THE North-east is facing a travel transformation over the next few years following this winter’s completion of the Aberdeen Western Peripheral Route (AWPR).

The £745m project, combined with numerous other road and rail improvements, will be the catalyst for a complete change in the dynamics of travel in, out and around Aberdeen.

The £11m Inveramsay Bridge, near Inverurie, was completed last year and has removed one of the area’s worst bottlenecks; and around 12,000 vehicles a day are now using the new third Don crossing. Further good news for commuters and businesses will come with the opening of the AWPR/Balmedie to Tipperty route after which a £30m Haudagain improvement scheme will begin to completely transform that key junction; with the Aberdeen to Inverness road all dualled by 2030 improving journey times, reliability and safety.

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Our rail network is also set for a boost with the Aberdeen to Inverness line upgrade, new trains on the Aberdeen to London service and £200m allocated in the City Region Deal to reduce the rail journey time from Aberdeen to the central belt; in addition to the new station at Kintore.

All this activity is the culmination of many years of planning in which the North-east has been playing catch up to ensure we have the fundamental things which we really should have had years go. So what now?

Well, the focus is shifting from building necessary infrastructure to making the best use out of the new infrastructure.

We must consider how our new infrastructure supports our region’s economy as we progress with the wider work being undertaken to deliver an economic renaissance for the North-east.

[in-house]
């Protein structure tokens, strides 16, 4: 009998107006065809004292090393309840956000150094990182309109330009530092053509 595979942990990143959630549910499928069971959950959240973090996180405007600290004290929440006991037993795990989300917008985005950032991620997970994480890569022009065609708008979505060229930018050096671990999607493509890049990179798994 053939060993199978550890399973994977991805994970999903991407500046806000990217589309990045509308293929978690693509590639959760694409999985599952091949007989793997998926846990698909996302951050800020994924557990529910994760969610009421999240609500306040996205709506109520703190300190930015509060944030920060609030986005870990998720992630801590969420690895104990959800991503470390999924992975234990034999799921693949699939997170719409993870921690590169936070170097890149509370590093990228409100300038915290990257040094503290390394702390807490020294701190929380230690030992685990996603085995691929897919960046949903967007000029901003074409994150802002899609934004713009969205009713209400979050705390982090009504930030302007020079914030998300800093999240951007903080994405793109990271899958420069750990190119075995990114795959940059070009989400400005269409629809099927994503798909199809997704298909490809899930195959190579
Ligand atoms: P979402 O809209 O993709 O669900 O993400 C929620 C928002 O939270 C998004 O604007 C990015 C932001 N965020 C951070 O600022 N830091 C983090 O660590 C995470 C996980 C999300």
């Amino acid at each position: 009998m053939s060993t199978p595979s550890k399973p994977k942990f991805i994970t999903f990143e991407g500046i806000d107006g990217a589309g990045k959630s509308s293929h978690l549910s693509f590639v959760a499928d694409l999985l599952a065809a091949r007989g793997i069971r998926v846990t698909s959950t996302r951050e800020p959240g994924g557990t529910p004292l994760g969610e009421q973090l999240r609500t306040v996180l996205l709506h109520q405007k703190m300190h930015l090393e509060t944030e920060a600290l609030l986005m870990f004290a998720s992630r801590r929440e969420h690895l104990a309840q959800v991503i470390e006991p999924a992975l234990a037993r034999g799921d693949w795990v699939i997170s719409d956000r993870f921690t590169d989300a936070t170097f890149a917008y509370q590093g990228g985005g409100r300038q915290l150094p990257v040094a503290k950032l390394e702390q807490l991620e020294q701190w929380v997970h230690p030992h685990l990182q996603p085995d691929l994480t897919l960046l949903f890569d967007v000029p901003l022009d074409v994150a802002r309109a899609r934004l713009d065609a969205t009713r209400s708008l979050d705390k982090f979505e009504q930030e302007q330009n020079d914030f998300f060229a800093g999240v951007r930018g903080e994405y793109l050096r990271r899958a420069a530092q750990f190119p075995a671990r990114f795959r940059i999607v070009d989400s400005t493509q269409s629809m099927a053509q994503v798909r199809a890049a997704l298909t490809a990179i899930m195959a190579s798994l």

Now is a critical time as we look to reprioritise routes, encourage people to rethink old habits and try to reshape travel behaviours.

Regional transport partnership Nestrans says one of the challenges is locking in the benefits of the AWPR. We have to persuade everyone to go around the city rather than through it, thereby improve traffic flows, and reduce the volume of traffic in the city. It will also enable the delivery of the ambitious City Centre Masterplan vision of a more people-friendly environment.

These infrastructure projects allow us to accommodate the existing growth the North-east has experienced but what’s important is that we now must look to the future and anticipate what is needed to help support our economy as it continues to grow and develop.

Russell Borthwick is the chief executive of Aberdeen & Grampian Chamber of Commerce.